On the Road in the Carolinas, from Charlotte to Daufuskie Island
DAUFUSKIE ISLAND, S.C. - The Queen City meets the Prince of Tides, but not before some good golf goes down in between. The road from Charlotte, N.C., to Daufuskie Island is paved with good intentions and good golf courses if only you take the time to stop and smell the winter rye grass.
Obligatory disclaimer: this article is not intended for those golfers from the Old North State making their way to the Sandlapper State in a "point A to point B" fashion. This space is dedicated to those who enjoy the journey as much as the arrival. The trip from the burgeoning bank capital of Charlotte to the sleepy Low Country resort island of Daufuskie is a four-hour, one-way trip if you want it to be.
But with a little bit of patience, understanding and a natural curiosity, this Carolinas trek could be the best drive you make all week - pun intended. Preordained, planned-to-the-hour itineraries are for Virgos. So we merely set out to suggest a general course of action. It is up to you to finalize the details. After all, it's a crime that a trip from one reality to another could only take half a day.
Charlotte to Columbia
Resist the temptation to drive 20 minutes south of Charlotte and tee it up at one of the area's unsung tracks. If you can't fight the urge, then the Hale Irwin designed course at the Waterford Golf Club in Rock Hill is as good as any place to crack under the pressure. The par-5 second hole - which meanders along the Catawba River - is easily one of the best three-shotters in the Piedmont. The back nine is something out of the Sandhills region, replete with elevation changes other "Metrolina" layouts can only pine for.
If you can make is past the Waterford exit off Interstate 77, then the temptations are few and far between until you hit the outskirts of Columbia. Donald Ross aficionados may feel the need to sample the Fort Mill Country Club (front nine by Ross circa 1948) and bargain shoppers could feel the pull of the Chester and Lancaster Golf Clubs. Otherwise, the coast is clear to "Capital City."
Venerable golf course architect George Cobb once said that if he could design a golf course anywhere in the world, it would be in the Midlands region of South Carolina. Pebble Beach the Columbia and its environs are not. But when it comes to moving earth, few places could be more agreeable.
P.B. Dye - son of legendary course designer Pete Dye - took this notion to heart at the Northwoods Golf Club. Deep bunkers, blind shots, fairway mounding and massive greens with fault line breaks are the name of the game at this Midland facility. The 122 slope rating from the back of the bus belies the fact that Northwoods is tougher than a Gamecock fan after a loss to Clemson.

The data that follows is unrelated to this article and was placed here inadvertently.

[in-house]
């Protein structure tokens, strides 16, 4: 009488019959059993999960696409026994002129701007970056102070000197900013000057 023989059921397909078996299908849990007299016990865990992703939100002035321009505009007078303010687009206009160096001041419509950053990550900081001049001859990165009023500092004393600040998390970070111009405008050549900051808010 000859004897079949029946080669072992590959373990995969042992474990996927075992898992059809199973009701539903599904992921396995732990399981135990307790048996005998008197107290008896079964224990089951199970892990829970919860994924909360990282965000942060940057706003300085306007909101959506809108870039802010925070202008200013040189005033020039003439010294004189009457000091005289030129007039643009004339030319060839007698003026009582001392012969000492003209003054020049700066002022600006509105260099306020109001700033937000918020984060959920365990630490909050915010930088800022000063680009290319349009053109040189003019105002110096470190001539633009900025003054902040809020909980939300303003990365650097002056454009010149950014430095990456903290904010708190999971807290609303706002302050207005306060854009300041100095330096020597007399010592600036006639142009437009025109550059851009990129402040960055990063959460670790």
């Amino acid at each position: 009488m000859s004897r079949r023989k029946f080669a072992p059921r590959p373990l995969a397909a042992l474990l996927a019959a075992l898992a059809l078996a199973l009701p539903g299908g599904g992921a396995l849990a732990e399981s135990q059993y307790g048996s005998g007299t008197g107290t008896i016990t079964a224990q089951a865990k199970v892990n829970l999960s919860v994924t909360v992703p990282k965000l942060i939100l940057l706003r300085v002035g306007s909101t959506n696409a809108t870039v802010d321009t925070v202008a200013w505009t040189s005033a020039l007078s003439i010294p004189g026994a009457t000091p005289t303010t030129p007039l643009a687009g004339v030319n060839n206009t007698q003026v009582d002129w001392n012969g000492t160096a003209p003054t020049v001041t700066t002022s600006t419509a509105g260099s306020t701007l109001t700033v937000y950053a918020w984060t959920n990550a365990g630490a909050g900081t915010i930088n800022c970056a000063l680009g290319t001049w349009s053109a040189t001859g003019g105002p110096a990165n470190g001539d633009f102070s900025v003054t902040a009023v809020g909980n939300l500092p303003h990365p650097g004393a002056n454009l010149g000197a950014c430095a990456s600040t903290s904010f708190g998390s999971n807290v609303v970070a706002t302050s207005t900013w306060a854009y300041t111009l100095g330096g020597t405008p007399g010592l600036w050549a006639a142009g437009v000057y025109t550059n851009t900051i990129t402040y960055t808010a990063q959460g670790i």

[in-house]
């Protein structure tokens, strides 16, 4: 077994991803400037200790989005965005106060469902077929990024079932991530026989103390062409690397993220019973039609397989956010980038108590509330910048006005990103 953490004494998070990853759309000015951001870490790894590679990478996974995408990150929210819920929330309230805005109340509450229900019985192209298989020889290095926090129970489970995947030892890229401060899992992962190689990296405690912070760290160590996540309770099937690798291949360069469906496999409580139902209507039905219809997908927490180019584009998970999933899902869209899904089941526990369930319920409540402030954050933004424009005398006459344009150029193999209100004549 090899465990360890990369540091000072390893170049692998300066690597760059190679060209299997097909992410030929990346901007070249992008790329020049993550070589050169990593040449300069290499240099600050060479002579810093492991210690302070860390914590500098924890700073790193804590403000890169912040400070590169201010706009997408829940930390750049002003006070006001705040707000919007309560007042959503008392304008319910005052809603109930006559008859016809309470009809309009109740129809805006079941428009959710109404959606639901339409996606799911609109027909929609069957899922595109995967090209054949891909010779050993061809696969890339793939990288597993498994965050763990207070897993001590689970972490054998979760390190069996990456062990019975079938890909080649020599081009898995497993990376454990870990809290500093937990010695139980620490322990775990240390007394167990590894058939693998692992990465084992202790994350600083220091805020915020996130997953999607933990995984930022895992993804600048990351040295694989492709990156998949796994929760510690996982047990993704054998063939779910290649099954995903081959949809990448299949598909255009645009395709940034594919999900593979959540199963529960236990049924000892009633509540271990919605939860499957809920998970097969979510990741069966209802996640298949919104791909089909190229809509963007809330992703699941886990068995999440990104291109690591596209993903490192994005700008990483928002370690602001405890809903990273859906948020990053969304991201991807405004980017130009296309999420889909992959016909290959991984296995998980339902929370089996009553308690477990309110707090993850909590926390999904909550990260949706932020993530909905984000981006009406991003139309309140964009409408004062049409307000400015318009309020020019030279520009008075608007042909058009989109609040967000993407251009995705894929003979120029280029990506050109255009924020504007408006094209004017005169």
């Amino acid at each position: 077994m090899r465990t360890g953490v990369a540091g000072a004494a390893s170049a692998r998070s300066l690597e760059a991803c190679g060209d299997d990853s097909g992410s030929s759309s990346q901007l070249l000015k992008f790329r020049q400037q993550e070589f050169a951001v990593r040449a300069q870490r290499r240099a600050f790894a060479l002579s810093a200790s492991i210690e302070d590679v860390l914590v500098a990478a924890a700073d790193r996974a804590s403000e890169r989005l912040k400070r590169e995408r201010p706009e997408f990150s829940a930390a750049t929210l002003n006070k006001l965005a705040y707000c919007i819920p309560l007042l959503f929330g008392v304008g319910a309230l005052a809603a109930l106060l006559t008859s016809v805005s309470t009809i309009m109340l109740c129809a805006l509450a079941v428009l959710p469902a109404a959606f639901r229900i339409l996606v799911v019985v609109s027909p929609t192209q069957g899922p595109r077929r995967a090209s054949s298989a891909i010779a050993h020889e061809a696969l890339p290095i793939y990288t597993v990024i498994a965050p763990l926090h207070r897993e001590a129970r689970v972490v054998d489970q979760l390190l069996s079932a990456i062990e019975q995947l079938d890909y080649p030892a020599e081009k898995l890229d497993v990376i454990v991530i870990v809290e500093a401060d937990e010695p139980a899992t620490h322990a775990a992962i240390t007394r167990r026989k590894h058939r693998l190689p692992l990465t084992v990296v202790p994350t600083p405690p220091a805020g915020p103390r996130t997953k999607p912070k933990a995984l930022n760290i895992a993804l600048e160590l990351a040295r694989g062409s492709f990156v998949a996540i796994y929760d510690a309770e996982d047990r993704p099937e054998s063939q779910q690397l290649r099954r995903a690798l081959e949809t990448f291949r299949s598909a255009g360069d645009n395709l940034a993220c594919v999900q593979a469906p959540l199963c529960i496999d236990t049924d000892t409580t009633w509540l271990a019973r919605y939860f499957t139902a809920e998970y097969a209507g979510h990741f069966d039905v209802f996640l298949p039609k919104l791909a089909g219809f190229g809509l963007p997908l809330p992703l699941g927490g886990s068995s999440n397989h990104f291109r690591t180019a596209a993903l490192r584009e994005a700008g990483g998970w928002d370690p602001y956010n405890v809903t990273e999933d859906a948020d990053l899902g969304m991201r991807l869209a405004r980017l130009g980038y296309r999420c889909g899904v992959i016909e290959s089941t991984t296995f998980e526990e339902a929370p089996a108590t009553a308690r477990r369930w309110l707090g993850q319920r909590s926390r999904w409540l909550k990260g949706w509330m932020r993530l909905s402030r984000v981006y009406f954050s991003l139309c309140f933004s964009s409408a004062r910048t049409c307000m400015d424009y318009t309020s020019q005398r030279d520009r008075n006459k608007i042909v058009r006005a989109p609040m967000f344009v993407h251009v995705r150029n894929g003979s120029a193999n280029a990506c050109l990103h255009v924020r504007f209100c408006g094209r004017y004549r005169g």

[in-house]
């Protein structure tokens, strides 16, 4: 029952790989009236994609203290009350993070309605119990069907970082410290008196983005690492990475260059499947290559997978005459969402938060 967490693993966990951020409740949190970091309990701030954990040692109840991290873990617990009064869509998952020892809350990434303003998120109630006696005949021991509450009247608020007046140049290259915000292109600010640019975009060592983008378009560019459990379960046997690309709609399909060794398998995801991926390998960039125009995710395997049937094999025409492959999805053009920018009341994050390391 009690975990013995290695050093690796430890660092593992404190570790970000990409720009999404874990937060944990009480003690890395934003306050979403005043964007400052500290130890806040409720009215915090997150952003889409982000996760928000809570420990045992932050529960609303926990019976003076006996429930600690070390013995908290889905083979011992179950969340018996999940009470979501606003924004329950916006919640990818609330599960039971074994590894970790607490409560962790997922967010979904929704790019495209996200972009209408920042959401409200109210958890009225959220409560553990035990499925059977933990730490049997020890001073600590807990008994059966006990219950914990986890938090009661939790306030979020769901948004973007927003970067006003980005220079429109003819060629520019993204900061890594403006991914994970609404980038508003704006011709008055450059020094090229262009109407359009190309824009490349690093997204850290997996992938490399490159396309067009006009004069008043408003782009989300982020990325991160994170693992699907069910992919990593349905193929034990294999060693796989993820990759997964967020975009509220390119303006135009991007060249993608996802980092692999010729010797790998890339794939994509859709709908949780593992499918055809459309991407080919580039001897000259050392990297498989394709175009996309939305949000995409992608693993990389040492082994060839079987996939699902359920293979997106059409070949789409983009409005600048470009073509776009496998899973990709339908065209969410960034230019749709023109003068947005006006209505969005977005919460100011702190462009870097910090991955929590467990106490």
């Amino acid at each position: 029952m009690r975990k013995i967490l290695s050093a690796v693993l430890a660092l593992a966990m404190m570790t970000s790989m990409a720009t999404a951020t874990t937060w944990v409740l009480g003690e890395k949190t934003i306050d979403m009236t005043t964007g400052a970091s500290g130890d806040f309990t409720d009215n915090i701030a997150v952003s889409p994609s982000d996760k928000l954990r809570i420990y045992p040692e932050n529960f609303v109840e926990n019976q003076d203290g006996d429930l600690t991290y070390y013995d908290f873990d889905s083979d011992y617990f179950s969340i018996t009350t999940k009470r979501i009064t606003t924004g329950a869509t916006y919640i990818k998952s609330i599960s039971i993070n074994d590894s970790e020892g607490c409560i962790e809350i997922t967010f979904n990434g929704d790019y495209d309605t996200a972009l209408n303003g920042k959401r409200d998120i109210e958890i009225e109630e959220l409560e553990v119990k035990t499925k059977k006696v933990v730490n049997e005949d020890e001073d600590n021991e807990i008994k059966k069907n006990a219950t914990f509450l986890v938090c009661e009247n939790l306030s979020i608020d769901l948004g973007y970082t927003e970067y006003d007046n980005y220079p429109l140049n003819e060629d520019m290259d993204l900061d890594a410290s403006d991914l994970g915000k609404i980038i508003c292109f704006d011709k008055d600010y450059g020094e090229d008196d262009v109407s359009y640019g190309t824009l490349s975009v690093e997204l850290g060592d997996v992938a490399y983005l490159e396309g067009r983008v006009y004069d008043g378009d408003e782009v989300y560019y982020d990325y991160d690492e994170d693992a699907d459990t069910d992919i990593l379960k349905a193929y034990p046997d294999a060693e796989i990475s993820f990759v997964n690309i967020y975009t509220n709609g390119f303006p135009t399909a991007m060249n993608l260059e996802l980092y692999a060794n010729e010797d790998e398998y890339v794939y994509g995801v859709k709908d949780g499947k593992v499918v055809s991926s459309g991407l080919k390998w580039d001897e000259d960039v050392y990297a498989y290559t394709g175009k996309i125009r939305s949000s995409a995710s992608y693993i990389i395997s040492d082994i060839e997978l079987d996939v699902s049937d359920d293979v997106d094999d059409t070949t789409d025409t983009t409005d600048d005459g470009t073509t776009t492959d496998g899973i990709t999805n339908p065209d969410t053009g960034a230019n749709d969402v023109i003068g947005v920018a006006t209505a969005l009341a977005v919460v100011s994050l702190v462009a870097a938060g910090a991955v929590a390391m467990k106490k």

Columbia to I-26
The Santee-Cooper golf vortex exists to the southeast of I-26 as you head toward the I-95 connection to Hilton Head. How far you delve into bastion of blue-plate daily fee golf depends on your willingness to stray from your primary route. Orangeburg and St. Matthews provide serviceable courses within a 15-minute drive of I-77, while Santee and Summerton - home to the majority of the area' tracks - are a solid half hour away.
The Santee-Cooper Resort is easily accessible from I-95 and is home to the Lake Marion Golf Course. The Santee National Golf Club is just a three-putt away and is the area's answer to the clarion call for a modern, residential based golf development.
I-26 to Hilton Head
The Low Country presents itself in subtle manner while traversing this monotonous stretch of I-95. The only sign that the Midlands are in the rear view mirror ("cracked rear view" for you Hootie and the Blowfish fans), and that the Low Country is just outside the windshield is the change in elevation. As in, little to none. It will take a decidedly sharp left-hand turn to get you to Beaufort, where you can get a real glimpse at the landscape that drove Edgar Allen Poe crazy and Pat Conroy to pen the Prince of Tides.
PGA Tour professional and Old South country club boy Davis Love III has been making a name for himself in the golf course design business of late, and it all started at the Ocean Creek Golf Club. The course is located on the southern tip of scenic (and storied) Fripp Island, and the site is actually a regular in Hollywood sets. The fifth hole was the site of Forrest Gump's Vietnam scenes and more than a few cuts from Disney's Jungle Book.
Following a memorable round at Ocean Creek, all that remains between you and a ferry ride to Daufuskie Island is Bluffton and its cadre of daily-fee golf courses. It is easy to become mesmerized by the swank private club addresses on this short stretch of four-lane highway, but its much easier to get a tee time at courses like Rose Hill, Eagle's Pointe, Old South Golf Links and Hilton Head National. In the winter months, you can easily procure 18 holes with cart and 19th hole beverage for under $60 at one of these reasonable, well-conditioned facilities.
December 12, 2002